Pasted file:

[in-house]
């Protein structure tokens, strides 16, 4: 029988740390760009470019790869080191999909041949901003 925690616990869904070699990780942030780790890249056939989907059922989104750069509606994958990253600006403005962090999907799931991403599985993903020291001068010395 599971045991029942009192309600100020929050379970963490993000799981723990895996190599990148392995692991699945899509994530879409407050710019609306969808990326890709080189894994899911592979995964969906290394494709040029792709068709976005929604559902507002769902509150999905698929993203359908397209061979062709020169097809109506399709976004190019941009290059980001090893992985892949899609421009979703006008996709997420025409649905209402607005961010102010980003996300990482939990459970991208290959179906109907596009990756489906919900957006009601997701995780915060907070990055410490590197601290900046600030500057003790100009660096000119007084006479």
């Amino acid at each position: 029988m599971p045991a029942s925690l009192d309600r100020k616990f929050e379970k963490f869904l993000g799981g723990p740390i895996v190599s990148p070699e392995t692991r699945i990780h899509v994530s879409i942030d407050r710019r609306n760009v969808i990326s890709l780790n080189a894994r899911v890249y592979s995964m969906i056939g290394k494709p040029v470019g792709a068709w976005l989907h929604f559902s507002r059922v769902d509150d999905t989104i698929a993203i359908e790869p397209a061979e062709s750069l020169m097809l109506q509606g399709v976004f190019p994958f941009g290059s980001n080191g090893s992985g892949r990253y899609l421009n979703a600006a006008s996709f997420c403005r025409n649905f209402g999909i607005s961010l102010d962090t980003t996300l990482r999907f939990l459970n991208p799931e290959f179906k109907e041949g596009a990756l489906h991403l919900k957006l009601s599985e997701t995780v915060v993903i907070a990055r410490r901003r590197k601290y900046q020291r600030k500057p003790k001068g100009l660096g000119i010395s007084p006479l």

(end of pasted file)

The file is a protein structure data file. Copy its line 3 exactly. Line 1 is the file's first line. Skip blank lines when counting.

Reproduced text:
């Amino acid at each position: 029988m599971p045991a029942s925690l009192d309600r100020k616990f929050e379970k963490f869904l993000g799981g723990p740390i895996v190599s990148p070699e392995t692991r699945i990780h899509v994530s879409i942030d407050r710019r609306n760009v969808i990326s890709l780790n080189a894994r899911v890249y592979s995964m969906i056939g290394k494709p040029v470019g792709a068709w976005l989907h929604f559902s507002r059922v769902d509150d999905t989104i698929a993203i359908e790869p397209a061979e062709s750069l020169m097809l109506q509606g399709v976004f190019p994958f941009g290059s980001n080191g090893s992985g892949r990253y899609l421009n979703a600006a006008s996709f997420c403005r025409n649905f209402g999909i607005s961010l102010d962090t980003t996300l990482r999907f939990l459970n991208p799931e290959f179906k109907e041949g596009a990756l489906h991403l919900k957006l009601s599985e997701t995780v915060v993903i907070a990055r410490r901003r590197k601290y900046q020291r600030k500057p003790k001068g100009l660096g000119i010395s007084p006479l």